Drabble: Tiny Little Fractures
His arms are starting to hurt, but they stay where they are, wrapped tightly around her small body as her frantic shudders are reduced to small, barely there tremors, the fingers curled into the fabric of his shirt releasing their grip. Her body is rigid, and if it weren’t for the way her tears are causing her whole body to shake, she wouldn’t be moving at all.
She’s been crying for hours. She hasn’t stopped crying since he ran up to her frozen body on the stage, his long, awkward arms carefully gathering her slowly unravelling body into his arms.
She broke down the second he engulfed her, and he’s been trying to put her back together ever since.
He wishes that he were better at this. He wishes that he knows what to do, what to say to make those tears stop, to stop her heart from breaking.
But he doesn’t. He’s not like her, he doesn’t know the words to say to fix this, he has never known them. He’s not like her, and the way she always knows the words that could heal his hurt. He doesn’t know what to say. He doesn’t know what to do.
And this is killing him.
He holds her closer, pulling her as close to him as possible, and as she finally sags against him, he leans down to whisper against her hair.
“It’s okay. It’s going to be okay Rachel.”
He feels her shaking her head against him, her fingers making their way back to his arms, her grip so tight that he feels her nails digging into his skin.
“It’s not,” she chokes out. “Nothing is okay. I- I failed-“
“I blew it. That was my one chance and I blew it, and I’m never getting another one again.”
He wants to tell her she’s wrong. She’s a star. From the moment he met her and for the rest of his life, she’s always going to be a star. Can’t she see that?
But he can’t put his thoughts into words, can’t articulate them into anything more than a sharp shake of his head and a convicted “You’re wrong”.
He pulls away from her, tugging against her jaw to gently force her to look up at him, and the look on her face feels like another sharp stab to his chest. Her bangs stick to the wet spots on her skin, her eyes puffy and barely open from the lashes that have clumped together. Quietly, he brings a hand up to her face, his giant, stubby fingers pushing her hair back, silently separating her lashes as the tears keep falling furiously down her cheeks.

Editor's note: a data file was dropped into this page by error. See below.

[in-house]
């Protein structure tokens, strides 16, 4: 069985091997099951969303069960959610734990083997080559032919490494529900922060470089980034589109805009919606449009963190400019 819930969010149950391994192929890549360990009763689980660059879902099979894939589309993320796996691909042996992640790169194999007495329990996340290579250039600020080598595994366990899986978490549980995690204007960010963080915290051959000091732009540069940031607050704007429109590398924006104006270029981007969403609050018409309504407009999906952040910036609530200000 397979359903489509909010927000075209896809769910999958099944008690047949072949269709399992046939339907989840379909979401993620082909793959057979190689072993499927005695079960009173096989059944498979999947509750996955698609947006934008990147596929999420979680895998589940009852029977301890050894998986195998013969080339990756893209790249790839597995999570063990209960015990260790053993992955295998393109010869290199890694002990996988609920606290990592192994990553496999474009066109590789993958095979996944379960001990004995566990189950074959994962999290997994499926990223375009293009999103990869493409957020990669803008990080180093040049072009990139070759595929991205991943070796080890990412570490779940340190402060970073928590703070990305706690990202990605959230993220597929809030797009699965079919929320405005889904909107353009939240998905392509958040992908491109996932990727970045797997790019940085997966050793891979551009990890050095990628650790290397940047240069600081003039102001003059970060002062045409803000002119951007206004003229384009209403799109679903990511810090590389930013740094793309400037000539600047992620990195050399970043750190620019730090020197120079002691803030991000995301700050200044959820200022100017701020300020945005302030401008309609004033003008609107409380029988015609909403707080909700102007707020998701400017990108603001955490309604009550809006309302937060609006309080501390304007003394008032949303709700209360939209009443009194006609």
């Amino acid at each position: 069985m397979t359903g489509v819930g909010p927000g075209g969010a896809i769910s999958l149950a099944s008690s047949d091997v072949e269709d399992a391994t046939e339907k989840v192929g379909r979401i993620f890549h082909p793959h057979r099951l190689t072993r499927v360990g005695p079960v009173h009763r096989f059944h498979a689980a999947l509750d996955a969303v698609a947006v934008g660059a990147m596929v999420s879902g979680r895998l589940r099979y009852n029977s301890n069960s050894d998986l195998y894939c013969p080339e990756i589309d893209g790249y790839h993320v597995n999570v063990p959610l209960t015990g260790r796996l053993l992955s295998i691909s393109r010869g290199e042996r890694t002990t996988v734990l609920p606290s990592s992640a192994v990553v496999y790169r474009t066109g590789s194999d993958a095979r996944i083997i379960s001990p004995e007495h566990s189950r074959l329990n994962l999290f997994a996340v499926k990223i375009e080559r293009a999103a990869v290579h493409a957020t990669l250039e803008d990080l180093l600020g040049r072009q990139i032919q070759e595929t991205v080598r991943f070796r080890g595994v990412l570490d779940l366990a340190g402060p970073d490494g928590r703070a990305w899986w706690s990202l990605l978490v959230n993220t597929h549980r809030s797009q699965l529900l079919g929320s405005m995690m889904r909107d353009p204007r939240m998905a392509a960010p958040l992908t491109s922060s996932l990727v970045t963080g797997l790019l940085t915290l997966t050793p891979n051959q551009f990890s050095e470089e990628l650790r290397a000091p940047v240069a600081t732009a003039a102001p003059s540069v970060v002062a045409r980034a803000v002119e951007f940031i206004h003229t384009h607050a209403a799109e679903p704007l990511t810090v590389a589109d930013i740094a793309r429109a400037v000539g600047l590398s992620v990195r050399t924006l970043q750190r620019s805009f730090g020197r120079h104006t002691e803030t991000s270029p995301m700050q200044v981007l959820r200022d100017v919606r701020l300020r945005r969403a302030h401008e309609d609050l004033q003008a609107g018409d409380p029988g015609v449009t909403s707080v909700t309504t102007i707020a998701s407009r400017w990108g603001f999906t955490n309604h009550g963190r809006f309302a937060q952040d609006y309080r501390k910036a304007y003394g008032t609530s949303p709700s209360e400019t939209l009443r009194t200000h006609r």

“You’re a star Rachel,” he whispers, and as she starts to shake her head, her lips trembling, he leans down to kiss her forehead, moving his lips over her closed eyes, trailing the tears down her face as he holds her tighter.
“You are,” he whispers against her cheek. “No matter what happened today.”
She doesn’t say a word, and a sharp sting of desperation shoots up from the bottom of his toes, straight up his spine, knowing that she doesn’t believe a single word that he’s saying.
He can’t fix this.
There’s a glass of water on her vanity, placed there quietly by a worried Hiram almost two hours ago, before her father left them, shooting Finn a meaningful look while Rachel ignored him. He heard Leroy slamming the front door about a half hour later, and the quiet, furious whispers that did not lead to his footsteps outside her door, and he knows they’re hoping he could help her.
But he can’t, obviously. Because she’s still crying, and he’s just sitting here like a douchebag, holding her and not saying anything.
She lets out a small hiccup that leads to a string of longer ones, and he pulls away from her in alarm.
“I’m just getting you some water,” he tells her soothingly when she tightens her hold on him. It takes two long strides to reach the glass, and two long strides to reach her again, and when he slowly puts the glass up to her lips, she doesn’t resist, taking a small sip of water.
“We’re going to get you out of this dress, okay baby?” he says quietly. Every word that comes out of his mouth has been quiet for the past four hours, because he’s too afraid to speak in anything louder than a whisper. She’s still not saying anything, but she doesn’t fight it when he pulls against the zipper at her back. She’s moving on autopilot as she steps out of her dress, standing in front of him in her bra and lucky panties, the pink one with white ruffles on the edges, and there’s that stab again when he thinks about how all her superstitions have let her down.
It’s just not fair. It’s so fucking unfair, because nobody deserves this more than her, and she didn’t get it.
He pulls out the first pair of pants he sees, and she obediently puts them on. It’s getting late, and he promised Puck that he would be at the choir room an hour ago, but he can’t leave her like this.
She stands in the middle of her room in her pajamas, and she looks even smaller now than she ever did before, looking up at him with those large brown eyes still filled with tears.
Her lips start to tremble, and before he could reach her, she’s falling apart again, sagging against him once his arms are around her, crying uncontrollably.
“Ssh,” he whispers, pulling her up against him, half carrying, half dragging her back to the edge of the bed. He sits them down, wrapping his arms tightly around her as she breaks again.
He can’t fix her.
All he can do, is hold her while she cries.
And he’ll do that for however long he has to.